No. 18857.

712 P.2d 211 (1985)

STATE of Utah, Plaintiff and Respondent, v. Paul Leo KNOLL, Defendant and Appellant.

Supreme Court of Utah.

December 3, 1985.

Attorney(s) appearing for the Case

Lynn R. Brown, Salt Lake City, for defendant and appellant.

David L. Wilkinson, Atty. Gen., J. Stephen Mikita, Asst. Atty. Gen., Salt Lake City, for plaintiff and respondent.

STEWART, Justice:

The defendant, Paul Leo Knoll, was charged with murder in the second degree and found guilty by a jury of manslaughter. On appeal, he argues that to prove a prima facie case of manslaughter the State must prove beyond a reasonable doubt that the defendant did not act in self-defense. The defendant also argues that the evidence was insufficient to prove the killing was "unlawful" because it failed to negate the defense of self-defense, especially in view of the defendant's testimony, which was the only direct testimony on the subject, that the homicide was committed in self-defense. We affirm.

Charles Howard Wilson, the victim, and the defendant met in Salt Lake City while the two were attempting to find employment. During the morning of December 15, 1981, they met, unsuccessfully looked for work, and began drinking together. What happened thereafter was not witnessed by any third person.

At trial, defendant took the stand and testified to the events leading up to Wilson's death. Defendant testified that he and Wilson had argued over wine, that Wilson had struck defendant on the face and head, and that Knoll had tried to block the punches. The two wrestled each other to the ground, where defendant struck his head. During the course of the struggle, defendant got Wilson in a headlock and kept asking him why he was fighting and what he was fighting about. During the scuffle Wilson succeeded in taking a knife from a scabbard on defendant's belt. When Wilson broke out of the headlock, he stabbed defendant in the back of his leg. The two men then fought for possession of the knife. When defendant was able to gain control of the knife, Wilson was on the ground without a weapon. After a further struggle for the knife, defendant was able to free his right hand from Wilson's grasp and began swinging the knife at Wilson. According to the defendant, his head was being pulled forward and down by Wilson so that defendant could not see Wilson. Claiming that he feared for his life, the defendant continued to swing the knife at Wilson until he felt that the danger was over. At that point, both men fell to the ground.

Wilson died at the scene of the altercation as a result of multiple stab wounds causing internal and external hemorrhages. Shortly after the fight the police arrested Knoll. An autopsy revealed that the stab wounds in the victim's chest were deep puncture wounds inflicted from various angles and that the cause of death was multiple stab wounds, one of which penetrated Wilson's heart and liver and was itself fatal. Wilson also suffered several skin abrasions, minor knife wounds, and tear-like teeth bites.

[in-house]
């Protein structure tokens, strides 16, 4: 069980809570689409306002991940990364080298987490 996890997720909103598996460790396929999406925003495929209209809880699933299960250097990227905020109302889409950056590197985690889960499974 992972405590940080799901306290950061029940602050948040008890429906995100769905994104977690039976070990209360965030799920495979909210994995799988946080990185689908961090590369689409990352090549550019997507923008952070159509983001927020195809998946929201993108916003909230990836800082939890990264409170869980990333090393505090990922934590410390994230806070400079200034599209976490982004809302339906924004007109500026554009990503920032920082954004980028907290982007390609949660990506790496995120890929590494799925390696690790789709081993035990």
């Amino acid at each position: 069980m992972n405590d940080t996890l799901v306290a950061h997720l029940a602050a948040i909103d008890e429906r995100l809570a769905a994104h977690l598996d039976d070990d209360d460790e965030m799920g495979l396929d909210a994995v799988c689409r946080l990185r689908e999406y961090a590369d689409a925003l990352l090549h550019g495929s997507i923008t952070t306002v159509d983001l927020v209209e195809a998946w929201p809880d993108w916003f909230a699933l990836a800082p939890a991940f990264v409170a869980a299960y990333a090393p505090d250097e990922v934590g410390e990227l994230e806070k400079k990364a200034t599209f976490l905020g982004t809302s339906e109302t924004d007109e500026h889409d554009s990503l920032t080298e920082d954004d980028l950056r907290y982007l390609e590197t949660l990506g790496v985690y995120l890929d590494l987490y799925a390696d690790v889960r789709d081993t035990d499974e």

The trial judge instructed the jury on the elements of second degree murder, manslaughter, and on the defense of self-defense.


The defendant's argument is that the State had the burden of proving beyond a reasonable doubt that the defendant did not act in self-defense in committing the crime of manslaughter. The argument is built upon the introductory paragraph to that part of the criminal code dealing with homicide offenses. Section 76-5-201 (Supp. 1982) states: "(1) A person commits criminal homicide if he intentionally, knowingly, recklessly or with criminal negligence unlawfully causes the death of another." (Emphasis added.)1 The defendant's argument, more specifically stated, is that since a homicide committed in self-defense is not "unlawful," see § 76-2-402 (which sets forth the elements of self-defense),2 the State must prove beyond a reasonable doubt in all cases, regardless of the defendant's evidence, that a killing was "unlawful," i.e. not done by the defendant to save his own life.

The crime of manslaughter is defined by U.C.A., 1953, § 76-5-205 (Supp. 1982), as follows:

(1) Criminal homicide constitutes manslaughter if the actor: (A) Recklessly causes the death of another; or (B) Causes the death of another under the influence of extreme mental or emotional disturbance ... [or] (C) Causes the death of another under circumstances where the actor reasonably believes the circumstances provide a moral or legal justification.

Defendant's argument sweeps too broadly. Absence of self-defense is not an element of a homicide offense. As a matter of statutory construction, § 76-5-201 does not make absence of self-defense a prima facie element of a homicide crime. Rather, self-defense is a justification for a killing and a "defense to prosecution." § 76-2-401; see § 76-2-402. Furthermore, appellant's argument would force the prosecution to prove a negative in a homicide offense, a burden the law does not often impose. In short, we hold that the absence of self-defense is not one of the prima facie elements of homicide.